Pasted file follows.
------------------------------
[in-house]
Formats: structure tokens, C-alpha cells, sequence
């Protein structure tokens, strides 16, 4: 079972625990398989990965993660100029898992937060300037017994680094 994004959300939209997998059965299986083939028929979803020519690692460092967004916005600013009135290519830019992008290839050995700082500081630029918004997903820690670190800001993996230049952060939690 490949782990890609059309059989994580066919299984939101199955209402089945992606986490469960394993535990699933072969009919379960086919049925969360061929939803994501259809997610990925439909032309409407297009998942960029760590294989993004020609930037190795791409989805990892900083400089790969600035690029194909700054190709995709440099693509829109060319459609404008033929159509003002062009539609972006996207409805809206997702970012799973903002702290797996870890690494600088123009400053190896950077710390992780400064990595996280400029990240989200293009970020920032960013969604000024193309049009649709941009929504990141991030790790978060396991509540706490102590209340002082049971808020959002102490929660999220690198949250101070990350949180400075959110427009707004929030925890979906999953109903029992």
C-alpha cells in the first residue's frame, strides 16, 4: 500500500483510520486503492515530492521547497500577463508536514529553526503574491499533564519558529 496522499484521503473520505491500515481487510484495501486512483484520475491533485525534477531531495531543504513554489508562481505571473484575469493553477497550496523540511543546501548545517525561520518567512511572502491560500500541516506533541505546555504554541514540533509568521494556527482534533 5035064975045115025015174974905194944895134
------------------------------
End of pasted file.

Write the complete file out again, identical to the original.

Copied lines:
[in-house]
Formats: structure tokens, C-alpha cells, sequence
């Protein structure tokens, strides 16, 4: 079972625990398989990965993660100029898992937060300037017994680094 994004959300939209997998059965299986083939028929979803020519690692460092967004916005600013009135290519830019992008290839050995700082500081630029918004997903820690670190800001993996230049952060939690 490949782990890609059309059989994580066919299984939101199955209402089945992606986490469960394993535990699933072969009919379960086919049925969360061929939803994501259809997610990925439909032309409407297009998942960029760590294989993004020609930037190795791409989805990892900083400089790969600035690029194909700054190709995709440099693509829109060319459609404008033929159509003002062009539609972006996207409805809206997702970012799973903002702290797996870890690494600088123009400053190896950077710390992780400064990595996280400029990240989200293009970020920032960013969604000024193309049009649709941009929504990141991030790790978060396991509540706490102590209340002082049971808020959002102490929660999220690198949250101070990350949180400075959110427009707004929030925890979906999953109903029992």
C-alpha cells in the first residue's frame, strides 16, 4: 500500500483510520486503492515530492521547497500577463508536514529553526503574491499533564519558529 496522499484521503473520505491500515481487510484495501486512483484520475491533485525534477531531495531543504513554489508562481505571473484575469493553477497550496523540511543546501548545517525561520518567512511572502491560500500541516506533541505546555504554541514540533509568521494556527482534533 5035064975045115025015174974905194944895134